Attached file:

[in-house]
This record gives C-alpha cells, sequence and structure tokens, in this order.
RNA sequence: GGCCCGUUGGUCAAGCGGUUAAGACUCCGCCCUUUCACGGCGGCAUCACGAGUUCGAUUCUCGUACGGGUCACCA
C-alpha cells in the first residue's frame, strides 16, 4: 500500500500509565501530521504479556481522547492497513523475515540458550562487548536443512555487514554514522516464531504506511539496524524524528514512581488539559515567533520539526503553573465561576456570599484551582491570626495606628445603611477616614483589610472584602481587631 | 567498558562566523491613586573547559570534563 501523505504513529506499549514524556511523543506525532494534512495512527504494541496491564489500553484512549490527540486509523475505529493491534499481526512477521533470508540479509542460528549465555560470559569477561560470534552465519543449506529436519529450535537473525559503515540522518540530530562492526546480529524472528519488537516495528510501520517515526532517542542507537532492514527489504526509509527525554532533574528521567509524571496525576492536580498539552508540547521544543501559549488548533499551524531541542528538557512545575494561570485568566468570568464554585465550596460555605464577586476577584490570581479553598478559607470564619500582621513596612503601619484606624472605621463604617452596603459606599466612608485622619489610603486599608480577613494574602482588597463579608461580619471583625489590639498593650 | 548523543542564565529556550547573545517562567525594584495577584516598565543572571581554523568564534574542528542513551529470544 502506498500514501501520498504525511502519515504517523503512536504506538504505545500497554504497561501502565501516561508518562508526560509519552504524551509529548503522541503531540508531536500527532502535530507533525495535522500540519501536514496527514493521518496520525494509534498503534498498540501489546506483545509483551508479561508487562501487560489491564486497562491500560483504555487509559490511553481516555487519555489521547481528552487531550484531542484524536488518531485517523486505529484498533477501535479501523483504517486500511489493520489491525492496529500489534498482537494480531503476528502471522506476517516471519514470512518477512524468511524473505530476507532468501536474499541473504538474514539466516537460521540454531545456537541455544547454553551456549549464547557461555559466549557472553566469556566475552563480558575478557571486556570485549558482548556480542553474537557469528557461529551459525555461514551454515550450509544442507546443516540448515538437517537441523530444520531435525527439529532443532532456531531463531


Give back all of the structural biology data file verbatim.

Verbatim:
[in-house]
This record gives C-alpha cells, sequence and structure tokens, in this order.
RNA sequence: GGCCCGUUGGUCAAGCGGUUAAGACUCCGCCCUUUCACGGCGGCAUCACGAGUUCGAUUCUCGUACGGGUCACCA
C-alpha cells in the first residue's frame, strides 16, 4: 500500500500509565501530521504479556481522547492497513523475515540458550562487548536443512555487514554514522516464531504506511539496524524524528514512581488539559515567533520539526503553573465561576456570599484551582491570626495606628445603611477616614483589610472584602481587631 | 567498558562566523491613586573547559570534563 501523505504513529506499549514524556511523543506525532494534512495512527504494541496491564489500553484512549490527540486509523475505529493491534499481526512477521533470508540479509542460528549465555560470559569477561560470534552465519543449506529436519529450535537473525559503515540522518540530530562492526546480529524472528519488537516495528510501520517515526532517542542507537532492514527489504526509509527525554532533574528521567509524571496525576492536580498539552508540547521544543501559549488548533499551524531541542528538557512545575494561570485568566468570568464554585465550596460555605464577586476577584490570581479553598478559607470564619500582621513596612503601619484606624472605621463604617452596603459606599466612608485622619489610603486599608480577613494574602482588597463579608461580619471583625489590639498593650 | 548523543542564565529556550547573545517562567525594584495577584516598565543572571581554523568564534574542528542513551529470544 502506498500514501501520498504525511502519515504517523503512536504506538504505545500497554504497561501502565501516561508518562508526560509519552504524551509529548503522541503531540508531536500527532502535530507533525495535522500540519501536514496527514493521518496520525494509534498503534498498540501489546506483545509483551508479561508487562501487560489491564486497562491500560483504555487509559490511553481516555487519555489521547481528552487531550484531542484524536488518531485517523486505529484498533477501535479501523483504517486500511489493520489491525492496529500489534498482537494480531503476528502471522506476517516471519514470512518477512524468511524473505530476507532468501536474499541473504538474514539466516537460521540454531545456537541455544547454553551456549549464547557461555559466549557472553566469556566475552563480558575478557571486556570485549558482548556480542553474537557469528557461529551459525555461514551454515550450509544442507546443516540448515538437517537441523530444520531435525527439529532443532532456531531463531